New North America Viking Voyage Discovered

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At the time the Norse journey took place, this area of the Notre Dame Bay coastline was populated by the ancestors of the Beothuk people.
Kevin Smith

Some 1,000 years ago, the Vikings set off on a voyage to Notre Dame Bay in modern-day Newfoundland, Canada, new evidence suggests.

The journey would have taken the Vikings, also called the Norse, from L'Anse aux Meadows on the northern tip of the same island to a densely populated part of Newfoundland and may have led to the first contact between Europeans and the indigenous people of the New World.

"This area of Notre Dame Bay was as good a candidate as any for that first contact between the Old World and the New World, and that's kind of an exciting thing," said Kevin Smith, deputy director and chief curator of the Haffenreffer Museum of Anthropology at Brown University.

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Evidence of the voyage was discovered by a combination of archaeological excavation and chemical analysis of two jasper artifacts that the Norse used to light fires. The analysis, presented at the annual meeting of the Society for American Archaeology in Honolulu, suggests the jasper used in the artifacts came from the area of Notre Dame Bay. [See Images of the Viking Voyage Discovery]

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The jasper artifacts were found L'Anse aux Meadows and the Norse explorers likely set out from that outpost. They would've headed due south, traveling some 143 miles (230 kilometers) to Notre Dame Bay. When they reached their destination Norse would have set foot in an area of Newfoundland that modern-day researchers know was well inhabited.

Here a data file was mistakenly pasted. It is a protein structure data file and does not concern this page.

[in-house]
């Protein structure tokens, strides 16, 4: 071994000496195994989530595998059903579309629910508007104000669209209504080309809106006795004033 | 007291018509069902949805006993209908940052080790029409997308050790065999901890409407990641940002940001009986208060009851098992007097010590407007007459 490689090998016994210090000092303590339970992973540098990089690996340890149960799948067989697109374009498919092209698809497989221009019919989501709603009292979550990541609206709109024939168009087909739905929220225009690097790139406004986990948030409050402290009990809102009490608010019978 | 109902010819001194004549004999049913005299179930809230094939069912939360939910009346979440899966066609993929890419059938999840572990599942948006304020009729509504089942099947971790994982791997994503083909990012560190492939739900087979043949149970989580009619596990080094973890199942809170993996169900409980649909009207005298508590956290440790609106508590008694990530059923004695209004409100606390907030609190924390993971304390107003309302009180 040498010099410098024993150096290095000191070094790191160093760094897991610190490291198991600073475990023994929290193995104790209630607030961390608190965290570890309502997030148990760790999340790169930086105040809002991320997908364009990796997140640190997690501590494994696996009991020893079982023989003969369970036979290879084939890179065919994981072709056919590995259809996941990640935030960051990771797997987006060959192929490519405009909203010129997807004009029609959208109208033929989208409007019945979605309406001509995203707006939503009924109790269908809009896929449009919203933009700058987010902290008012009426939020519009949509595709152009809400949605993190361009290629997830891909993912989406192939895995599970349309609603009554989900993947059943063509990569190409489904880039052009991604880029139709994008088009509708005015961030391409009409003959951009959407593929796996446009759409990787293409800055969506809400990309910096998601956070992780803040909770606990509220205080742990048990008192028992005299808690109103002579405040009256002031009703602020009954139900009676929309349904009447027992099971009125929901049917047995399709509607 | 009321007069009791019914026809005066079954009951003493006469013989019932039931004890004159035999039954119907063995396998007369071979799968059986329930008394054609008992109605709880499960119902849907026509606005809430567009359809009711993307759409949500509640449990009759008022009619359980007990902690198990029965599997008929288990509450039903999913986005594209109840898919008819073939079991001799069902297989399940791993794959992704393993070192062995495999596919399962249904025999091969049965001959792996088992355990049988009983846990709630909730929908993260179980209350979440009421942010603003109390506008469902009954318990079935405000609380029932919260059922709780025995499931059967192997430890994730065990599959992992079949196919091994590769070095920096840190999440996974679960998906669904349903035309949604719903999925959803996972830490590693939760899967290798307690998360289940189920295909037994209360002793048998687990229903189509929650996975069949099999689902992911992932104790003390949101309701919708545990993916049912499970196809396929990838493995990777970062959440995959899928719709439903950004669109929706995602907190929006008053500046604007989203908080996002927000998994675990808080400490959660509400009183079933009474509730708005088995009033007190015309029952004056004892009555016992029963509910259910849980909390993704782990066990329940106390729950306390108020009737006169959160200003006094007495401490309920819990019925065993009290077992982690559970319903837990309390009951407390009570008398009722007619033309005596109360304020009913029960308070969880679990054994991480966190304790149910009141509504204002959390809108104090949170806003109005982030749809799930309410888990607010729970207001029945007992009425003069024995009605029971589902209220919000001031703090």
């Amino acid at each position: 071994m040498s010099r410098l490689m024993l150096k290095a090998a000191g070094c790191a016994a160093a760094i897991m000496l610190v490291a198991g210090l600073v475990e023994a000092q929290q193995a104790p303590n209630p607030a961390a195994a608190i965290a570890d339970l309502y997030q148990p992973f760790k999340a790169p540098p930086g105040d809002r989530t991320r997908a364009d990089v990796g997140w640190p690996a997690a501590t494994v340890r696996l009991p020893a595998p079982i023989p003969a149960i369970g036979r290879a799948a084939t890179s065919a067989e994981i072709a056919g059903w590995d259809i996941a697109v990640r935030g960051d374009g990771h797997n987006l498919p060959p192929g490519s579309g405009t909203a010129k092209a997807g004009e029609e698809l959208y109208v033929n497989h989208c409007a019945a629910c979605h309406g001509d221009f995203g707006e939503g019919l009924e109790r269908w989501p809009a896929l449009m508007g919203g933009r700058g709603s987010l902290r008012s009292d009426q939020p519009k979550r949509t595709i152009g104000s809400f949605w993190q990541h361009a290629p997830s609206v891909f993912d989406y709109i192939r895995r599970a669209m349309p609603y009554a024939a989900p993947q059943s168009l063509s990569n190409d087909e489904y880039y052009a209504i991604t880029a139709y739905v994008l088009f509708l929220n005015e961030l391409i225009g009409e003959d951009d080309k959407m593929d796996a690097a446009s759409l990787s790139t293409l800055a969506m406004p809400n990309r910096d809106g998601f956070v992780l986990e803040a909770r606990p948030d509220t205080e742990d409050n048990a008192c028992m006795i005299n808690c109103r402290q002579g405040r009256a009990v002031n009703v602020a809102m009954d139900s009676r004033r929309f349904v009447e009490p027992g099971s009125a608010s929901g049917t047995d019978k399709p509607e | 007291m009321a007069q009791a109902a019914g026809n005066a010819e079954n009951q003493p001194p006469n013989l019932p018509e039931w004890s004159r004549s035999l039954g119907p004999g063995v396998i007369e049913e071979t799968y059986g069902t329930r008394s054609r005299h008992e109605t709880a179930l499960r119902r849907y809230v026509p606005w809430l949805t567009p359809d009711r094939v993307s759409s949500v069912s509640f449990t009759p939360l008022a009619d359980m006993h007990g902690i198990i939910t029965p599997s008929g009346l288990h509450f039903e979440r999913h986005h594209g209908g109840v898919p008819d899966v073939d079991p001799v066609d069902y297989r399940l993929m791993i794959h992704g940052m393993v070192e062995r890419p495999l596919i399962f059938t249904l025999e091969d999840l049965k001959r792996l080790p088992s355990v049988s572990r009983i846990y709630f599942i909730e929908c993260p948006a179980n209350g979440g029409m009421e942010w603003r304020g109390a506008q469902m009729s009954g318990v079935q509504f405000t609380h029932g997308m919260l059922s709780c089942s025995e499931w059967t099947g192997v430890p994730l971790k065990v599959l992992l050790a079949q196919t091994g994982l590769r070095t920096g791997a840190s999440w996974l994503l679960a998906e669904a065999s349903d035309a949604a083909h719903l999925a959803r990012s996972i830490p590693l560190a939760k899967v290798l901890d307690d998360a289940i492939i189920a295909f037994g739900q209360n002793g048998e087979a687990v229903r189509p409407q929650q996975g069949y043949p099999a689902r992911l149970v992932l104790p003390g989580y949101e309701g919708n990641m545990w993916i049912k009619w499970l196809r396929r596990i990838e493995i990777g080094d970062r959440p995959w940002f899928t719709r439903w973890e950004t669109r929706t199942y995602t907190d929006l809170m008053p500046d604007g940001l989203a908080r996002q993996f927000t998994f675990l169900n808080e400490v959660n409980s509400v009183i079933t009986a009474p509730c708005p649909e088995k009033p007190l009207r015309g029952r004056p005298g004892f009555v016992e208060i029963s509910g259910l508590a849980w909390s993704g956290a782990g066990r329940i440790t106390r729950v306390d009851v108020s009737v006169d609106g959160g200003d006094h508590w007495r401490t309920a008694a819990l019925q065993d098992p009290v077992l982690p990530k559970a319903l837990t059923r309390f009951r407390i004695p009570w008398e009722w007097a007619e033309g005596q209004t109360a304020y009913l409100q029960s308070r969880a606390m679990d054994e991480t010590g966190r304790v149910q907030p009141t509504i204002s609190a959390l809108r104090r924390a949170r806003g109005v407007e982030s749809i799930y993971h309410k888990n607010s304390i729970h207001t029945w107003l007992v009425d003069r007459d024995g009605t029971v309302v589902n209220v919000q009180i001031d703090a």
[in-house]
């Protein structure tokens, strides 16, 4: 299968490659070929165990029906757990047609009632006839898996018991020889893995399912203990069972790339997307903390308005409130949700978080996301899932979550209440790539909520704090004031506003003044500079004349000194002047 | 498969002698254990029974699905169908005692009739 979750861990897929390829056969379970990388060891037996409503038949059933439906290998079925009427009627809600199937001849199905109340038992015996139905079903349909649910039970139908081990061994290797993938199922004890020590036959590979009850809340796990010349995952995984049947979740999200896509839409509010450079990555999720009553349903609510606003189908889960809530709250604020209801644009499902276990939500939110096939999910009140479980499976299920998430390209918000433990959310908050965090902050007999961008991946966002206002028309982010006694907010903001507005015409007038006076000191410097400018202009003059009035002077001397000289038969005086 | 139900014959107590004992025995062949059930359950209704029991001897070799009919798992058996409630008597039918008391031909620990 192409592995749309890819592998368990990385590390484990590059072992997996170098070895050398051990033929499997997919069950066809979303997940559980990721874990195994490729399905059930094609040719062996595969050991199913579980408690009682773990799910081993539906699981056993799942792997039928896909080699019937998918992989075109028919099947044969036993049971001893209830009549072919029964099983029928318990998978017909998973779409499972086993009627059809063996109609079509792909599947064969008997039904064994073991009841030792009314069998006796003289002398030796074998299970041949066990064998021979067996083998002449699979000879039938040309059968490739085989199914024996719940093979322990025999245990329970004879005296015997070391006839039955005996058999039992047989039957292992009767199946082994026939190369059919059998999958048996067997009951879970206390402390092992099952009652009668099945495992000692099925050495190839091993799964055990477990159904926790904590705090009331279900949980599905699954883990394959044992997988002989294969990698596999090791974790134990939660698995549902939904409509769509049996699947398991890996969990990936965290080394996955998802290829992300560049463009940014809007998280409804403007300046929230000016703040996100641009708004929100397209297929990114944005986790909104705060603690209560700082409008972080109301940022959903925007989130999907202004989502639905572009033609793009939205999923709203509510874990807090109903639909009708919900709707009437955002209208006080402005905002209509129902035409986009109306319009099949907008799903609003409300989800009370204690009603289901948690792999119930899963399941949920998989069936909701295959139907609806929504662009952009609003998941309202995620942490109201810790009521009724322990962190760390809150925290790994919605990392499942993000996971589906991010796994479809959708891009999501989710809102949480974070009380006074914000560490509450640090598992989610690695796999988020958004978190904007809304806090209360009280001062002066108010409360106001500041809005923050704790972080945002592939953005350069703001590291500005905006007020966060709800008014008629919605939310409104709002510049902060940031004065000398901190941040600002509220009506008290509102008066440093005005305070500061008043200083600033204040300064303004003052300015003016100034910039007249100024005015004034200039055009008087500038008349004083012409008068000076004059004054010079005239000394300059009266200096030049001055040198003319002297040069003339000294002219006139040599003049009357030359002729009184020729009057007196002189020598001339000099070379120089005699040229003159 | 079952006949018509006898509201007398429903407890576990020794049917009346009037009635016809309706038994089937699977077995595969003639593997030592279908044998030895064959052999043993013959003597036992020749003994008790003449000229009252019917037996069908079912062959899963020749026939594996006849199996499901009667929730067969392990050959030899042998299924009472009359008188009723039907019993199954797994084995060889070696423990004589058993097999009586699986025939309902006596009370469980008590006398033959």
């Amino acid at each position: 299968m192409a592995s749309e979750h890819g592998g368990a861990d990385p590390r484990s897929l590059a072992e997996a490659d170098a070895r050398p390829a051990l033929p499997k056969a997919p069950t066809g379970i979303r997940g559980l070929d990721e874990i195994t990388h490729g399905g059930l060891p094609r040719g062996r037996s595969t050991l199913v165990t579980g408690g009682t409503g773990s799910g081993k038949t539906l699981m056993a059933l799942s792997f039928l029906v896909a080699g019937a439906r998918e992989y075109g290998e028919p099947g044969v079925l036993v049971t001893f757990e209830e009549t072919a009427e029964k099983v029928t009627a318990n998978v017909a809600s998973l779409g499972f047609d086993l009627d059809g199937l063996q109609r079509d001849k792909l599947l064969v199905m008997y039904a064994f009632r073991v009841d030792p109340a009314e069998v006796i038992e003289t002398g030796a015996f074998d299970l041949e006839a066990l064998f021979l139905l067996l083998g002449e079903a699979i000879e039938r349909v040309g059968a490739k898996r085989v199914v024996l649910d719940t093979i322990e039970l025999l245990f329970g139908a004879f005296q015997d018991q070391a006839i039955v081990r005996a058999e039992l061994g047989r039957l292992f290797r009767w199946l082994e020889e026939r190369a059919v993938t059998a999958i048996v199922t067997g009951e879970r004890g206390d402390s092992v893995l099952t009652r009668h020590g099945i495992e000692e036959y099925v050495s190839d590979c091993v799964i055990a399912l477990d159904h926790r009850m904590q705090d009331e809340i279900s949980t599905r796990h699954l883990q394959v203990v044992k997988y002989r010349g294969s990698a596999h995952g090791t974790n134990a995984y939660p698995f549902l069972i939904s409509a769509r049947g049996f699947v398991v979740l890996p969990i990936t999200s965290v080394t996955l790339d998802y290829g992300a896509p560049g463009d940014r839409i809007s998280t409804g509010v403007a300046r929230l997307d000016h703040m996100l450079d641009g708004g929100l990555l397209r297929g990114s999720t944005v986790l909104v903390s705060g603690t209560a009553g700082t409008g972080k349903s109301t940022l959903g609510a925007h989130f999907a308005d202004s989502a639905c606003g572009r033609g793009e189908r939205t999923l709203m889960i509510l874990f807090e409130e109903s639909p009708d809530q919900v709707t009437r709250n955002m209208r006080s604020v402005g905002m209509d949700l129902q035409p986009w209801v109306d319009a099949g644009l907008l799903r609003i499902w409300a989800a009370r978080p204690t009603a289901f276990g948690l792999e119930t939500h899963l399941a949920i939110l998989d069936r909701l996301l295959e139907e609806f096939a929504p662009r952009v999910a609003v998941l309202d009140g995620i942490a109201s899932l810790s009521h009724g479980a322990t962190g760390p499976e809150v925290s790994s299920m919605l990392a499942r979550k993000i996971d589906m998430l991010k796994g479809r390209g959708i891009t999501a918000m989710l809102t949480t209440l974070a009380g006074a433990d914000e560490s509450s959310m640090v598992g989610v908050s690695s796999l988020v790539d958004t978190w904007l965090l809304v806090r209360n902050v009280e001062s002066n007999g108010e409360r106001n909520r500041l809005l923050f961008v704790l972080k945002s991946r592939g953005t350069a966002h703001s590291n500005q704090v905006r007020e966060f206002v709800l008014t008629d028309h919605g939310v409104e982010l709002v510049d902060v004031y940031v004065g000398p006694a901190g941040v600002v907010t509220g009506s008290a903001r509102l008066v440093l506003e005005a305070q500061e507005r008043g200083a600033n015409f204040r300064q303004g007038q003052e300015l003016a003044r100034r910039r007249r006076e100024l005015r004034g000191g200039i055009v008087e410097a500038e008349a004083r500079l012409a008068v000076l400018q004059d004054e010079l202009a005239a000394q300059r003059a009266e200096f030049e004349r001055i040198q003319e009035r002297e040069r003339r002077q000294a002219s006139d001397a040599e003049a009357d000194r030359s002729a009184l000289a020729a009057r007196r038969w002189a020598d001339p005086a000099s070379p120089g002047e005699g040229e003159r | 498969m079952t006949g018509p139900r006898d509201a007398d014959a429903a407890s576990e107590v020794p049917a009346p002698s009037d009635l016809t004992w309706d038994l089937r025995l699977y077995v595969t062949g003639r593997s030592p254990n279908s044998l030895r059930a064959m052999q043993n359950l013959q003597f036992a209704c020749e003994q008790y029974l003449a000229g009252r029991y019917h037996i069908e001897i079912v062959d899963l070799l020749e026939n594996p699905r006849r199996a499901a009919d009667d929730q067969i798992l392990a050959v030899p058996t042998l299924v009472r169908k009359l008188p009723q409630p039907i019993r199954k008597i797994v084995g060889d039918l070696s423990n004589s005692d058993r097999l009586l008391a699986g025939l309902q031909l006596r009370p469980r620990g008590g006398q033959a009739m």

"This area of Notre Dame Bay archaeologically the area of densest settlement on Newfoundland, at that time, of indigenous people, the ancestors of the Beothuk," a people who, at the time, lived as hunter-gatherers, Smith told LiveScience.

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Aside from likely encountering the ancestral Beothuk, the Norse would probably have been impressed by the landscape itself. The coastline had fjords, inlets and offshore islands, with lots of forests. Birds, sea mammals and fish also would have been plentiful.

"For anyone coming from the nearly treeless islands of the North Atlantic, this would have potentially been a very interesting zone," Smith said. "There are a lot of trees; there's a lot of opportunities for cutting things down; it's a bit warmer; it's an interesting mix of resources," Smith said.

For any Norse voyagers who had been to Norway, it would have been familiar. It still would have made an impression though, since the lands the Norse had occupied in their journey across the North Atlantic tended to be more barren.

Researchers don't know the specifics about the contact between the Norse and the ancestral Beothuk on this voyage, presuming it actually happened. It could have been a peaceful encounter, although the Norse sagas also tell of hostile meetings with people in the New World. Also, while the possible meeting likely would have been one of the earliest Old World-New World encounters, researchers don't know if it was the very first.  [Fierce Fighters: 7 Secrets of Viking Seamen]